I'll be honest I blame it on my parents divorce. Horrible drawn out affair that lasted years and years. And some of the happiest couples I've ever met were just 'partners', life partners but not married.

    Marriage seems to put a mentality in peoples heads that they're not free. Not that they would 'cheat' if they weren't married, but the second the ring goes on it becomes 'shackles'. And that really effects the relationship. I think if your're happy, stay happy. Theres no need to declare it to the world and spend thousands on one day.

    But if I do meet 'the one' and decide to get married I've have to have a pre-nup...which doesn't exactly start the things off to a good start
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    (Original post by lekky)
    If he came from that much of a traditional family it's unlikely we'd be getting married

    I feel pretty strongly about it. If my partner didn't appreciate why I didn't want to change my name and didn't understand my reasons, or indeed though that it was "tradition" or "my duty" to change my name that's going to be a deal breaker. Not only because well, I'm absolutely not changing my name but also because that's not the kind of person I'm going to want to marry.
    That's a good point actually And besides I'm sure you want to keep your name for other reasons than to assert it as a mark of equality, which if so, is perfectly reasonable.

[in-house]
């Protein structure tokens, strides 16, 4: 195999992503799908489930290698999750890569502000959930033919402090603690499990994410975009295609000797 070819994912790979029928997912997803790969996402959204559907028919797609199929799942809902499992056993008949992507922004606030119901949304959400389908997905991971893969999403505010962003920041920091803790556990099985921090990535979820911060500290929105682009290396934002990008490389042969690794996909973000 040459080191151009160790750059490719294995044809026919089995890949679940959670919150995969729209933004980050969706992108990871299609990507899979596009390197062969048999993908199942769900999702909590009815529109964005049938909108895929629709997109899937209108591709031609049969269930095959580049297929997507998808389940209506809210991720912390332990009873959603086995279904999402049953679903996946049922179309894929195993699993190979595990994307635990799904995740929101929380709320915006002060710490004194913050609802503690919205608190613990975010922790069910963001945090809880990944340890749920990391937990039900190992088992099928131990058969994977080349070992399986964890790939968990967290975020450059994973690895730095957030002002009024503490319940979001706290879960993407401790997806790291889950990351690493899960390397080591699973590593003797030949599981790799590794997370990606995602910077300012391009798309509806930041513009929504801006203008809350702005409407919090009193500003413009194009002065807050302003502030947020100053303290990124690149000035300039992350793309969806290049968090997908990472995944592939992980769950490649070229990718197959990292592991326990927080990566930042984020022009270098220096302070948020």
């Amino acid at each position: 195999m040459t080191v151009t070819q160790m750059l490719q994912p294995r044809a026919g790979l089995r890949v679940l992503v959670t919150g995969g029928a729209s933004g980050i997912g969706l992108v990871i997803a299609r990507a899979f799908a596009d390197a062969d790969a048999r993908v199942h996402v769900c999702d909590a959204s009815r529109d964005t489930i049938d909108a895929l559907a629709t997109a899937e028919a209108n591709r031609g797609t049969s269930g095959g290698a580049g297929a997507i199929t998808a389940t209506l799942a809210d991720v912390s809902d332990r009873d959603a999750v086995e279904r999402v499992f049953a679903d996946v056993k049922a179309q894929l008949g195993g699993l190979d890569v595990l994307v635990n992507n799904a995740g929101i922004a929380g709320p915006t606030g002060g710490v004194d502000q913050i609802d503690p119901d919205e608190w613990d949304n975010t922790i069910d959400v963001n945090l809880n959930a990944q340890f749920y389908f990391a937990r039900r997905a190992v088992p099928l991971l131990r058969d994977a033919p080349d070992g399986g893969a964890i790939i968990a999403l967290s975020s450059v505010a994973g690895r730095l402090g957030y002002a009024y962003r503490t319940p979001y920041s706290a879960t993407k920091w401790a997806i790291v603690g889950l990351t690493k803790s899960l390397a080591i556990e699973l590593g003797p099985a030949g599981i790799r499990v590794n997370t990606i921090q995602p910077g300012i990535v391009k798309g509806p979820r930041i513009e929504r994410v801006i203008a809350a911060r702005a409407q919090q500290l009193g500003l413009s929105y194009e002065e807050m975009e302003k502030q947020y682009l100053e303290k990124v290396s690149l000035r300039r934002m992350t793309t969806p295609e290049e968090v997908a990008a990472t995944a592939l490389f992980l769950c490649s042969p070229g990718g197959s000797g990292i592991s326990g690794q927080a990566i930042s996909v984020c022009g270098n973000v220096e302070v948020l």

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    Am I the only guy who would prefer her future wife to keep her own name?
    Here in Spain we have two surnames (our dad's first surname and our mum's first surname, usually in that order), and no one changes their surnames when they marry.
    To be fair, if I ever marry (in the UK, that is), I would hyphen my two surnames because I don't want to lose any of them, and I would expect my future wife to not want to lose her surname(s) either, so, why should she?
    Plus, if she did, my children would have the same surname (mine) twice in their Spanish passport... I think it'd be better for them to have my first surname and her mother's, showing their full ancestry.

    Of course, if she wanted my surname, I'd be happy, but I would never, never ask anyone to give up their name to take mine.
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    (Original post by Mr Disco)
    Do you mean that it is something you yourself would never consider, or you oppose its existence as an institution?
    Its something I personally would find very difficult to consider. I guess if I met the right guy, was deleriously happy he might...might just be able to persuade me but that would take a hell of a lot of workd. To be honest I just don't want to get married.

    I also kind of oppose its existence as an instituion...if I have interpreted that correctly. Like I have said in another reply it creates a mentality of 'no freedom'. Not that the individual people in the couple would ever cheat if they weren't married but once the ring goes on it becomes 'restricting'..get me?!

    It works for some, and not for others. Those that it does work for live very happy lives, and thats brilliant. But theres a hell of a lot that it doesn't work for. And divorce is messy.
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    I'll probably change mine. Only downside is that my current boyfriend's surname is Brereton and I can only just about spell it so imagine how well that'll work haha

    My surname is a pain to spell, so many people get it really wrong
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    Of course, I would like to become Mrs. Earle.